When to use flash, and when to not use flash

Butterfly photography requires a certain amount of stealth.  I use a single-focal length macro lens–105 mm, and slowly get as close to the butterfly as I can.  In bright sun, I use an aperture of f/16 and a shutter speed of 1/250 sec, at ASA 100.  Here is a photo I took of a pearl crescent with those settings.



Ideally you have the sun to your back.  But when you are stalking the butterflies, that does not always happen.  It can help to use a little fill flash–keeping it simple, I use the pop-up flash on my camera.  That changes the aperture to f/22 and the shutter speed to 1/200.  I always use the manual settings so I have complete control.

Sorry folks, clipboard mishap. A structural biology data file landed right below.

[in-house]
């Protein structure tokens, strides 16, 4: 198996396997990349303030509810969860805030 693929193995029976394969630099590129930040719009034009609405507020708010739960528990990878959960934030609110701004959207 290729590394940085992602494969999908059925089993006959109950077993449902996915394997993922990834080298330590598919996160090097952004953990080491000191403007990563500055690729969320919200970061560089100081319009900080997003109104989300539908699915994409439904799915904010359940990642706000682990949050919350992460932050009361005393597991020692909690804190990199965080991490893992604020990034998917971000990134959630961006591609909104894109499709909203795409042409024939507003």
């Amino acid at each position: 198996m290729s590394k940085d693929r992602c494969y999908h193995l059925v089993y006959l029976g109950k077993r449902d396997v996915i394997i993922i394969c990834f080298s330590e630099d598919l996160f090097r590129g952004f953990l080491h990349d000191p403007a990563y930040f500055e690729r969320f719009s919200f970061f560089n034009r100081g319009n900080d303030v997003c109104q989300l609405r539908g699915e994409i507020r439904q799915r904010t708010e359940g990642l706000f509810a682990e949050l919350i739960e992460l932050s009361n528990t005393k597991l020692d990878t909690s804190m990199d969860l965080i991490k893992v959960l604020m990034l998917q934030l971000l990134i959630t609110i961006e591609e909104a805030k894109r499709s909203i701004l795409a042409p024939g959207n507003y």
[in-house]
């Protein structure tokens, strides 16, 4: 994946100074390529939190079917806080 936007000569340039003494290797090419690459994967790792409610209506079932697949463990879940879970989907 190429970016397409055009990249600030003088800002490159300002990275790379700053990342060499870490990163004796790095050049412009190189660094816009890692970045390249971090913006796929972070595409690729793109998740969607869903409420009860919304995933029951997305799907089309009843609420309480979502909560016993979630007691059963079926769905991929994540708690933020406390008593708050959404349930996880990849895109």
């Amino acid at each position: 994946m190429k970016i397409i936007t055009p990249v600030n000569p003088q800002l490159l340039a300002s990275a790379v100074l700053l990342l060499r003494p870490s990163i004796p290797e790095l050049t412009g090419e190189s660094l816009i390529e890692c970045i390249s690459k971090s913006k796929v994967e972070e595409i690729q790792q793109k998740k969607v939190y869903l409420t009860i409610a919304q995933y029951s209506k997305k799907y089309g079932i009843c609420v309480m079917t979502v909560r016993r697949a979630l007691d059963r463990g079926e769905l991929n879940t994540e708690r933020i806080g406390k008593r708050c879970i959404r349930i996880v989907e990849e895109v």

If I used more flash, or if the background were farther away, the background would go dark.  With this photo, that is not really an issue.


A little bit of flash really helps this photograph.

I found a pair of little yellows, mating while hanging upside-down under a leaf.  Here is what the photo looks like using the fill flash.


The photo is clear, you can easily see details of the scales and the eyes, and even little hairs on the leaves.


Without the flash you lose some of the sharpness and detail, but you get more of a sense that the butterflies are underneath the leaf.  In this instance, the natural light photo is much better.

At least, that is the way I see it.



About the roused bear

Nature photographer from central Iowa.
This entry was posted in butterflies, pearl crescent, Phyciodes tharos and tagged , , , . Bookmark the permalink.

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